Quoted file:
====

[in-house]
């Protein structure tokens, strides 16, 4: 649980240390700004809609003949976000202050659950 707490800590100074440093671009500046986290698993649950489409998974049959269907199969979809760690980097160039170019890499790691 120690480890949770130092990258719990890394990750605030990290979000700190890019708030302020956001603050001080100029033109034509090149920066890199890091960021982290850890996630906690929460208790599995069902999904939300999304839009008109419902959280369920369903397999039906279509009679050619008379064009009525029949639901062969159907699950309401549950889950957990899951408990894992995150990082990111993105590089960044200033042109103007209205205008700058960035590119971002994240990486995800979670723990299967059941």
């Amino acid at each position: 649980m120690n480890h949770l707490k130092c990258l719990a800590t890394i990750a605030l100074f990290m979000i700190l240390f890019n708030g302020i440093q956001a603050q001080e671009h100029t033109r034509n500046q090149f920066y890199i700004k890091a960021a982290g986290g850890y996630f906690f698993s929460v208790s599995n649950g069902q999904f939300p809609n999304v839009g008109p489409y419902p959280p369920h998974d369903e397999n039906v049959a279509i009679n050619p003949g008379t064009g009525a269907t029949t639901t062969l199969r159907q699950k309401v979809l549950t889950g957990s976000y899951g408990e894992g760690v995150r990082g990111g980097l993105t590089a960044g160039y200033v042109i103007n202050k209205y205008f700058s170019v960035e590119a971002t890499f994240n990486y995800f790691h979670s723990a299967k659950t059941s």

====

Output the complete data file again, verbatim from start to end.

[in-house]
């Protein structure tokens, strides 16, 4: 649980240390700004809609003949976000202050659950 707490800590100074440093671009500046986290698993649950489409998974049959269907199969979809760690980097160039170019890499790691 120690480890949770130092990258719990890394990750605030990290979000700190890019708030302020956001603050001080100029033109034509090149920066890199890091960021982290850890996630906690929460208790599995069902999904939300999304839009008109419902959280369920369903397999039906279509009679050619008379064009009525029949639901062969159907699950309401549950889950957990899951408990894992995150990082990111993105590089960044200033042109103007209205205008700058960035590119971002994240990486995800979670723990299967059941």
């Amino acid at each position: 649980m120690n480890h949770l707490k130092c990258l719990a800590t890394i990750a605030l100074f990290m979000i700190l240390f890019n708030g302020i440093q956001a603050q001080e671009h100029t033109r034509n500046q090149f920066y890199i700004k890091a960021a982290g986290g850890y996630f906690f698993s929460v208790s599995n649950g069902q999904f939300p809609n999304v839009g008109p489409y419902p959280p369920h998974d369903e397999n039906v049959a279509i009679n050619p003949g008379t064009g009525a269907t029949t639901t062969l199969r159907q699950k309401v979809l549950t889950g957990s976000y899951g408990e894992g760690v995150r990082g990111g980097l993105t590089a960044g160039y200033v042109i103007n202050k209205y205008f700058s170019v960035e590119a971002t890499f994240n990486y995800f790691h979670s723990a299967k659950t059941s």